Aisle7 :: Overriding Styles
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Overriding Styles
Online > Content Styling > Approach to Styling > Overriding Styles

Aisle7 content has the following attributes that impact styles:

  • Markup is typically structured using simple, common inline and block elements such as divs, lists, paragraphs, spans, and tables.
  • Common user interface graphics are typically placed using styles and can be overridden with your styles.
  • Nearly all text inherits its styling from a selector applied to the Body tag, which can be overridden using a style specific to the div containing your Aisle7 content.


Identifying Styles

While our styles tread as lightly as possible for complex content, they are designed to work with Aisle7 content. If your Aisle7 implementation doesn’t match the desired look and feel of your site, check for an overriding style in your sheet and create an Aisle7 complement that resolves the conflict.

1. Use a web developer tool such as Firebug to identify Aisle7 elements that have been restyled by your site and need formatting help. 

For example, in Firebug, the overridden Aisle7 style will be crossed out. You would uncheck possible competing styles in your sheet to identify the conflict.

Tip: If you can’t locate the style in the selector for the current element, look “up the chain” in the style sheet to the styles for a parent element.

2. Copy the desired Aisle7 style rule from the developer tool into your style sheet. Make the selector longer than the competing style in your sheet; for example, include the unique Aisle7 div class, the parent div ID/class, and the class of the element to style.


Global Style Rules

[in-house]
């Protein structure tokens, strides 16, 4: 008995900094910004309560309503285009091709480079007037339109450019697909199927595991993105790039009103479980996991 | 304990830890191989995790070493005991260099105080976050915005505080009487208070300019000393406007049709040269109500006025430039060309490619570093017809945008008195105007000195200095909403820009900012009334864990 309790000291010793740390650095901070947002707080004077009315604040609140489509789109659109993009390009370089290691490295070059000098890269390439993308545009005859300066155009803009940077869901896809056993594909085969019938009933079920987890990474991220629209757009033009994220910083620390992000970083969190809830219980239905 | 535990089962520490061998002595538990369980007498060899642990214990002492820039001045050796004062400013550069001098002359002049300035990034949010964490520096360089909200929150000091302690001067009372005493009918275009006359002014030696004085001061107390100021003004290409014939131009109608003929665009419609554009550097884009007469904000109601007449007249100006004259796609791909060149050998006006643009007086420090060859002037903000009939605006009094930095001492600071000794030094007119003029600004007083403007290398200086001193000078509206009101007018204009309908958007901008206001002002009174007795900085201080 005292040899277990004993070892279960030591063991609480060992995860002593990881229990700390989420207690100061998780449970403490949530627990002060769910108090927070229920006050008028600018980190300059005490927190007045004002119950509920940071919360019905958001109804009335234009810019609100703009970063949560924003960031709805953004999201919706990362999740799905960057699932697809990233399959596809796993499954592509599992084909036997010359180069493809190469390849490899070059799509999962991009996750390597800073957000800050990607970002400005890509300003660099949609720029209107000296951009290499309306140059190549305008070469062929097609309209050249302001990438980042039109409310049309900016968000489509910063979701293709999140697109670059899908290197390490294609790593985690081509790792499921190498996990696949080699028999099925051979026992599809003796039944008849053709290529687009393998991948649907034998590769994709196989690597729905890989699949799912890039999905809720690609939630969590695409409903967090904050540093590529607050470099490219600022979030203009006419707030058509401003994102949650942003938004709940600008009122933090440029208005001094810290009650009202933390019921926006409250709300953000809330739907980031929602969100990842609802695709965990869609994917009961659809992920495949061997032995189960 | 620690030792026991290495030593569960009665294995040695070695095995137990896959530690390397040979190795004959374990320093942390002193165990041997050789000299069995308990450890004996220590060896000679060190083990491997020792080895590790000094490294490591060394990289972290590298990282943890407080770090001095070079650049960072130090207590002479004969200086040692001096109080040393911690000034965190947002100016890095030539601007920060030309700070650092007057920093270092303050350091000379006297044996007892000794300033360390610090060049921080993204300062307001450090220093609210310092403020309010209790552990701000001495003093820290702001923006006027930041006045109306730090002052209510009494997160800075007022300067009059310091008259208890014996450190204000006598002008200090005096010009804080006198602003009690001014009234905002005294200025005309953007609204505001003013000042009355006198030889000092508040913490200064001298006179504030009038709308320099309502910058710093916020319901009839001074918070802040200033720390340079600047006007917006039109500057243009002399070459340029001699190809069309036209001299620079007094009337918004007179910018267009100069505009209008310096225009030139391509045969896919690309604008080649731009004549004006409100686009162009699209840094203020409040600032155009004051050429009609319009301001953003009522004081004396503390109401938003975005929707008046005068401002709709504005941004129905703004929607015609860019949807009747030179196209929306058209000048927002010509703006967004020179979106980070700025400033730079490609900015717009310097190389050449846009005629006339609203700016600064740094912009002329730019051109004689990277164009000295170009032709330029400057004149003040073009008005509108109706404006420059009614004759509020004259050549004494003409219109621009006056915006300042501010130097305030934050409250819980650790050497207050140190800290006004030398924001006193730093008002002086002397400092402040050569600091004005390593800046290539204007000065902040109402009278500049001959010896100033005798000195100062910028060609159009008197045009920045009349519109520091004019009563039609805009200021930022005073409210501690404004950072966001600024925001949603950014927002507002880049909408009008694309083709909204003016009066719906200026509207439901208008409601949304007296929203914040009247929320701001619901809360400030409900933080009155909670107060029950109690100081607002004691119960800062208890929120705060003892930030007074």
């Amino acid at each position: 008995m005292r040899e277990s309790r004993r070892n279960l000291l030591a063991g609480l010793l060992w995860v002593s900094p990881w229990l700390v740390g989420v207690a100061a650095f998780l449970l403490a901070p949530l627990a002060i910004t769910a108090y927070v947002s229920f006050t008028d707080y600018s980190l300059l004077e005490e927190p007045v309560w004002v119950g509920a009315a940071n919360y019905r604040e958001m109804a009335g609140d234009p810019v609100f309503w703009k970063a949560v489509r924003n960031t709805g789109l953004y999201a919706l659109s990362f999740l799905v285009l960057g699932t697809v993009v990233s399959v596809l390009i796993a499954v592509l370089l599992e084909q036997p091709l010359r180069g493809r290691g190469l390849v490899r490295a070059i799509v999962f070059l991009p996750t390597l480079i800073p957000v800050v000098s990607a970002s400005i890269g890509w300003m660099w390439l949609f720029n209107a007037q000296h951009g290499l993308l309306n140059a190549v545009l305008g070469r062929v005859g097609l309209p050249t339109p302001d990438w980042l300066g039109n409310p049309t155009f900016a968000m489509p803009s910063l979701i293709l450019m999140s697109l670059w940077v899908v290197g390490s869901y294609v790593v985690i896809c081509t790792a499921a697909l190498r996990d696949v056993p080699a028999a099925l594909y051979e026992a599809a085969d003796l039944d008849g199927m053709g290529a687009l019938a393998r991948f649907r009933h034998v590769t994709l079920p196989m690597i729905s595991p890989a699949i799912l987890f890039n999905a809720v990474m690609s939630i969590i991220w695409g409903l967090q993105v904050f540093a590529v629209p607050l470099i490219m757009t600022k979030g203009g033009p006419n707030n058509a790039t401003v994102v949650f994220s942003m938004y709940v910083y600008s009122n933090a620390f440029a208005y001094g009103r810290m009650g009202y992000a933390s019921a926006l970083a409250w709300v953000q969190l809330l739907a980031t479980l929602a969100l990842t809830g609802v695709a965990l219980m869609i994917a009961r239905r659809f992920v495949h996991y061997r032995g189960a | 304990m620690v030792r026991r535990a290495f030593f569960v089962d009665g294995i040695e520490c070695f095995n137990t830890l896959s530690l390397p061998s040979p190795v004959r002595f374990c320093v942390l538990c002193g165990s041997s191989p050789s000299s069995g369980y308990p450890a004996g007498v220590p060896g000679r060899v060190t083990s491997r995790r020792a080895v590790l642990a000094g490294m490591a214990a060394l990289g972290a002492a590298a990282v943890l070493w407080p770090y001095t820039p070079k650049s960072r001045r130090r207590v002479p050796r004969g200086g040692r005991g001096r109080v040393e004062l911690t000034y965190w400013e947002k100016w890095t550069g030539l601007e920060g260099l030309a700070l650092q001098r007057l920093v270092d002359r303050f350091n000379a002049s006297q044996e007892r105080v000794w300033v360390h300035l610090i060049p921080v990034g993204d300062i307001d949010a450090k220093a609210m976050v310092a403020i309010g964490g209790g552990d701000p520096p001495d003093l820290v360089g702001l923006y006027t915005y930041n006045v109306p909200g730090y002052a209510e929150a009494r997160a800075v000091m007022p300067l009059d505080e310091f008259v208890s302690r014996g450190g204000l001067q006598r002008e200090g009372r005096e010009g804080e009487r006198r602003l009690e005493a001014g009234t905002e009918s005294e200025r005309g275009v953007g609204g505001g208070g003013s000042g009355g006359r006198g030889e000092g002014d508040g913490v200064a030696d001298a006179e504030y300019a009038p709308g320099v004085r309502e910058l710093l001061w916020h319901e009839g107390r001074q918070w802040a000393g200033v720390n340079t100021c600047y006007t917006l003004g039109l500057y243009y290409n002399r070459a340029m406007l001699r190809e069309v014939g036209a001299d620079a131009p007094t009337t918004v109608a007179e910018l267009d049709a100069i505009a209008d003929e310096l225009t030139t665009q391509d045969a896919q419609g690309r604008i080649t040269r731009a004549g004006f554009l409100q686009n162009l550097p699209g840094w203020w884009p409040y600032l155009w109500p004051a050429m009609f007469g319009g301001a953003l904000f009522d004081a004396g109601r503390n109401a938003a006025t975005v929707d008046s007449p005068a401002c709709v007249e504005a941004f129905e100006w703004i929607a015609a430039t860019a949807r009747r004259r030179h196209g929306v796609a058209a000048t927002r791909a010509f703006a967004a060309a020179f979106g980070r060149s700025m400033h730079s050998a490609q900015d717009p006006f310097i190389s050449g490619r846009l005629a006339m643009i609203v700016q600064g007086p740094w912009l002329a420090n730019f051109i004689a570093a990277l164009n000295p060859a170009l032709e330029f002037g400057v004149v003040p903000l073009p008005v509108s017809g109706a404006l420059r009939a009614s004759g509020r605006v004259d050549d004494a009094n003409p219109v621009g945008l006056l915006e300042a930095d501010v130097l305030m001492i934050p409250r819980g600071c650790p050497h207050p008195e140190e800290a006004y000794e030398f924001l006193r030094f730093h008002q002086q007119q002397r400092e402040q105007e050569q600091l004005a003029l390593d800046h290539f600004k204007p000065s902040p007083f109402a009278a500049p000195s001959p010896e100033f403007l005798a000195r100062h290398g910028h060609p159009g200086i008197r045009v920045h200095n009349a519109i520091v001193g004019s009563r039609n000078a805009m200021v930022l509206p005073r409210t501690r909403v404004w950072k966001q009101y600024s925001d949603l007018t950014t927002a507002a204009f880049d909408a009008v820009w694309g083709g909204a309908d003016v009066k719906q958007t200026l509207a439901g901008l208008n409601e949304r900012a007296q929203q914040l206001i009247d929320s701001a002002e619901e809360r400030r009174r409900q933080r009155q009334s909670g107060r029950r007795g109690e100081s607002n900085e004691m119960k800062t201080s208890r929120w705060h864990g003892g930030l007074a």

As a general rule, web developers should shy away from setting global styles that broadly affect entire websites. Setting global rules is a powerful styling technique, which literally cascades through a website, often with unintended results.

Among the most common applications of global styling is to adjust the sitewide "margin" and "padding" of all elements. Please be wary that this practice may also change the display of Aisle7 content, in potentially adverse ways. 

Overriding Styles

Creating a longer selector should always override a competing style. Use the additional class names or ID's within the parent elements to achieve this.

For example, the following style name identifies the horizontal tabs—actually an unordered list—used in primary callout widgets wherever they display:

div.hni_HomeCallouts .hni_HomeCalloutTabs { }

To clearly identify this style in your sheet, add the parent ID and the list element, making the style more specific and more powerful:

div.Aisle7_Content div.hni_HomeCallouts ul.hni_HomeCalloutTabs { }


Key points:

  • Identify formatting and style issues using the developer tool.
  • Choose the style rule that needs to be reasserted.
  • Copy the entire style from the tool into your style sheet.
  • Increase the selector's power by extending the style name—use parent element classes and chaining as shown above.
  • Avoid usage of global styles.